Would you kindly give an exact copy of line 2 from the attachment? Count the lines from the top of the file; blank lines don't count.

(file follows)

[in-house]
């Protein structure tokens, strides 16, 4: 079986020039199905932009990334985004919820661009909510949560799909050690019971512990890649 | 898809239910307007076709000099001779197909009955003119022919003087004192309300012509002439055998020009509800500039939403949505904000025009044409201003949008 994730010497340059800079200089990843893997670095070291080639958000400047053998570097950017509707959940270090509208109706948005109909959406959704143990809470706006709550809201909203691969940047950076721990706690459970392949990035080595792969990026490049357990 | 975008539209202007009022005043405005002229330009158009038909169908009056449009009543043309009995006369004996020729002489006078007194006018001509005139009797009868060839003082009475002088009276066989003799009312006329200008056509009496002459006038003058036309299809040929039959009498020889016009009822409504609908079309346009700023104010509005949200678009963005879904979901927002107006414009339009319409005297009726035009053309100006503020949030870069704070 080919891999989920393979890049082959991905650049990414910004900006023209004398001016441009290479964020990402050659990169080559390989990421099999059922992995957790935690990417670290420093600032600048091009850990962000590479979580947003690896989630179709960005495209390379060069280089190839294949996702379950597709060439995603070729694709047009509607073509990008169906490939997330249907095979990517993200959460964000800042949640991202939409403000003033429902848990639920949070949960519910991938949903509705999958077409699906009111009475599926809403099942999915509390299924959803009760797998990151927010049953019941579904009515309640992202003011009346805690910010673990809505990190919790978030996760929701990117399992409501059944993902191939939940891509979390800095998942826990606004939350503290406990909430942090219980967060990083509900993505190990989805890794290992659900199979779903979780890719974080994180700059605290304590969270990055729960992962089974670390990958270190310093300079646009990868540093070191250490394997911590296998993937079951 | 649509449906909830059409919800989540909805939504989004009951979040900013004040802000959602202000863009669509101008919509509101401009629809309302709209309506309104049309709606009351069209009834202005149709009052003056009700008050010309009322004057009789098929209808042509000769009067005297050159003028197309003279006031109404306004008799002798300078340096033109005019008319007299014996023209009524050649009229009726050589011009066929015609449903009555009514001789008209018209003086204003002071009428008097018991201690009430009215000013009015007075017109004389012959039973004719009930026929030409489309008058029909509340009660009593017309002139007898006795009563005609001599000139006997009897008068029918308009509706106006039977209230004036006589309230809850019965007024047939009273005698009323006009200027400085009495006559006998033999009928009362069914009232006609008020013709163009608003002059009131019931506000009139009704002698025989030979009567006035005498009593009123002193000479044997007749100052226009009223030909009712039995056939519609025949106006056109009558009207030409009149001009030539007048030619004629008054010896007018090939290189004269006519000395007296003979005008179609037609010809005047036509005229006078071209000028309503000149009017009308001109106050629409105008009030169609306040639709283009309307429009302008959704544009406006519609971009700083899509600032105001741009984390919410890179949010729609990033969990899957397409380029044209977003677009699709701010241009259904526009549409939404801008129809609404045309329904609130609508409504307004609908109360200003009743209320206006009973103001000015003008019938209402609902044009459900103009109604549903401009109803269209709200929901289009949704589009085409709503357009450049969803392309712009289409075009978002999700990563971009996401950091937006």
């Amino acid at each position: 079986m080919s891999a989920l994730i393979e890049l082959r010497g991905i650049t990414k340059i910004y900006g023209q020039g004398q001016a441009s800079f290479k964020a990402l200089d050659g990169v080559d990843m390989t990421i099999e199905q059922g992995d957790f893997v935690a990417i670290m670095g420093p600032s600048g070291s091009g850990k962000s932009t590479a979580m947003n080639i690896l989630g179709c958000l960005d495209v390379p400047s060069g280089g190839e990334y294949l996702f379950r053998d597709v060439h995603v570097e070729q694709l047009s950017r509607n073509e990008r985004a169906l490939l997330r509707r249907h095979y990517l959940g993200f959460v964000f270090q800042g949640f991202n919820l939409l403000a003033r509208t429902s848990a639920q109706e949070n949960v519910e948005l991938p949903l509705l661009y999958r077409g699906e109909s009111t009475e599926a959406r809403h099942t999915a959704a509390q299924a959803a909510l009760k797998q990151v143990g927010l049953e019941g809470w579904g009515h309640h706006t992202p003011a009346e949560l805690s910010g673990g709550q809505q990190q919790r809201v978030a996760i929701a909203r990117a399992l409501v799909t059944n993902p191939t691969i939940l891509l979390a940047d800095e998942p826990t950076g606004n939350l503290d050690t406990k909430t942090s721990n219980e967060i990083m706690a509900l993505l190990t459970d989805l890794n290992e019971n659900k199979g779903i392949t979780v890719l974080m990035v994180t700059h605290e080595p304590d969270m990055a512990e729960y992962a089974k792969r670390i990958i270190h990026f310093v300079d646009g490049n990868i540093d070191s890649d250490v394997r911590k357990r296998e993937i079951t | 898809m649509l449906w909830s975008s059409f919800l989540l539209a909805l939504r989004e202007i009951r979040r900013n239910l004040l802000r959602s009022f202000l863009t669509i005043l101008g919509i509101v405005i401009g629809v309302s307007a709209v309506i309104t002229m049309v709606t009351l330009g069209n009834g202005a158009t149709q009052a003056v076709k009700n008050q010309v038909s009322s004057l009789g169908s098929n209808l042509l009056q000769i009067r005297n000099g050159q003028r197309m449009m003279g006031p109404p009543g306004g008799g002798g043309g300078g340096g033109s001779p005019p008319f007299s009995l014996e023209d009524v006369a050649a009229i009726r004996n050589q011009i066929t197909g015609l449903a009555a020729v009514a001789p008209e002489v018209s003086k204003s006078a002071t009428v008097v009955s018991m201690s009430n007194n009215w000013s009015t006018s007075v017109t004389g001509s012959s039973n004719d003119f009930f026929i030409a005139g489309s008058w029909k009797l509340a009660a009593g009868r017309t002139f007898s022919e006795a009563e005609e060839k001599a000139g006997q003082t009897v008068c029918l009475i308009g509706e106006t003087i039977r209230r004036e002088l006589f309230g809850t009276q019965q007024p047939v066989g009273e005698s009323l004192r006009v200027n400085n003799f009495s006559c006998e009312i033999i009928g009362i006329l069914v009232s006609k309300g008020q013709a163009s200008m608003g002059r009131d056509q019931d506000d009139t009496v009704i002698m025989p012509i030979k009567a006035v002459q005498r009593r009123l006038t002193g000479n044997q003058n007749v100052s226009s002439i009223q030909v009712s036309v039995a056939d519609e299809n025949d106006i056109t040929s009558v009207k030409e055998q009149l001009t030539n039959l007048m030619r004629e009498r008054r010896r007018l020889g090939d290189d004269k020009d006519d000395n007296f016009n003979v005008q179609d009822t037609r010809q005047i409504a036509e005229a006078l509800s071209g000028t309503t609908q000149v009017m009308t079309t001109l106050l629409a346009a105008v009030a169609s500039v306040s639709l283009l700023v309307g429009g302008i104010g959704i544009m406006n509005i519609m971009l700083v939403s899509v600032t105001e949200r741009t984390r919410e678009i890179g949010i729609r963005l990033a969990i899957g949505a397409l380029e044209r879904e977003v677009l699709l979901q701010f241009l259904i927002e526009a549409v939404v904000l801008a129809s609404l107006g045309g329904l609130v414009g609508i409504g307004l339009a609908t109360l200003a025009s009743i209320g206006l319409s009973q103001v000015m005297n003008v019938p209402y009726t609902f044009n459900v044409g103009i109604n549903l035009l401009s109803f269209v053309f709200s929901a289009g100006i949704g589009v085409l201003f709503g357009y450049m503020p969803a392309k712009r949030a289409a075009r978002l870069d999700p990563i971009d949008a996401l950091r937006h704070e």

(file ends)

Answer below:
């Protein structure tokens, strides 16, 4: 079986020039199905932009990334985004919820661009909510949560799909050690019971512990890649 | 898809239910307007076709000099001779197909009955003119022919003087004192309300012509002439055998020009509800500039939403949505904000025009044409201003949008 994730010497340059800079200089990843893997670095070291080639958000400047053998570097950017509707959940270090509208109706948005109909959406959704143990809470706006709550809201909203691969940047950076721990706690459970392949990035080595792969990026490049357990 | 975008539209202007009022005043405005002229330009158009038909169908009056449009009543043309009995006369004996020729002489006078007194006018001509005139009797009868060839003082009475002088009276066989003799009312006329200008056509009496002459006038003058036309299809040929039959009498020889016009009822409504609908079309346009700023104010509005949200678009963005879904979901927002107006414009339009319409005297009726035009053309100006503020949030870069704070 080919891999989920393979890049082959991905650049990414910004900006023209004398001016441009290479964020990402050659990169080559390989990421099999059922992995957790935690990417670290420093600032600048091009850990962000590479979580947003690896989630179709960005495209390379060069280089190839294949996702379950597709060439995603070729694709047009509607073509990008169906490939997330249907095979990517993200959460964000800042949640991202939409403000003033429902848990639920949070949960519910991938949903509705999958077409699906009111009475599926809403099942999915509390299924959803009760797998990151927010049953019941579904009515309640992202003011009346805690910010673990809505990190919790978030996760929701990117399992409501059944993902191939939940891509979390800095998942826990606004939350503290406990909430942090219980967060990083509900993505190990989805890794290992659900199979779903979780890719974080994180700059605290304590969270990055729960992962089974670390990958270190310093300079646009990868540093070191250490394997911590296998993937079951 | 649509449906909830059409919800989540909805939504989004009951979040900013004040802000959602202000863009669509101008919509509101401009629809309302709209309506309104049309709606009351069209009834202005149709009052003056009700008050010309009322004057009789098929209808042509000769009067005297050159003028197309003279006031109404306004008799002798300078340096033109005019008319007299014996023209009524050649009229009726050589011009066929015609449903009555009514001789008209018209003086204003002071009428008097018991201690009430009215000013009015007075017109004389012959039973004719009930026929030409489309008058029909509340009660009593017309002139007898006795009563005609001599000139006997009897008068029918308009509706106006039977209230004036006589309230809850019965007024047939009273005698009323006009200027400085009495006559006998033999009928009362069914009232006609008020013709163009608003002059009131019931506000009139009704002698025989030979009567006035005498009593009123002193000479044997007749100052226009009223030909009712039995056939519609025949106006056109009558009207030409009149001009030539007048030619004629008054010896007018090939290189004269006519000395007296003979005008179609037609010809005047036509005229006078071209000028309503000149009017009308001109106050629409105008009030169609306040639709283009309307429009302008959704544009406006519609971009700083899509600032105001741009984390919410890179949010729609990033969990899957397409380029044209977003677009699709701010241009259904526009549409939404801008129809609404045309329904609130609508409504307004609908109360200003009743209320206006009973103001000015003008019938209402609902044009459900103009109604549903401009109803269209709200929901289009949704589009085409709503357009450049969803392309712009289409075009978002999700990563971009996401950091937006």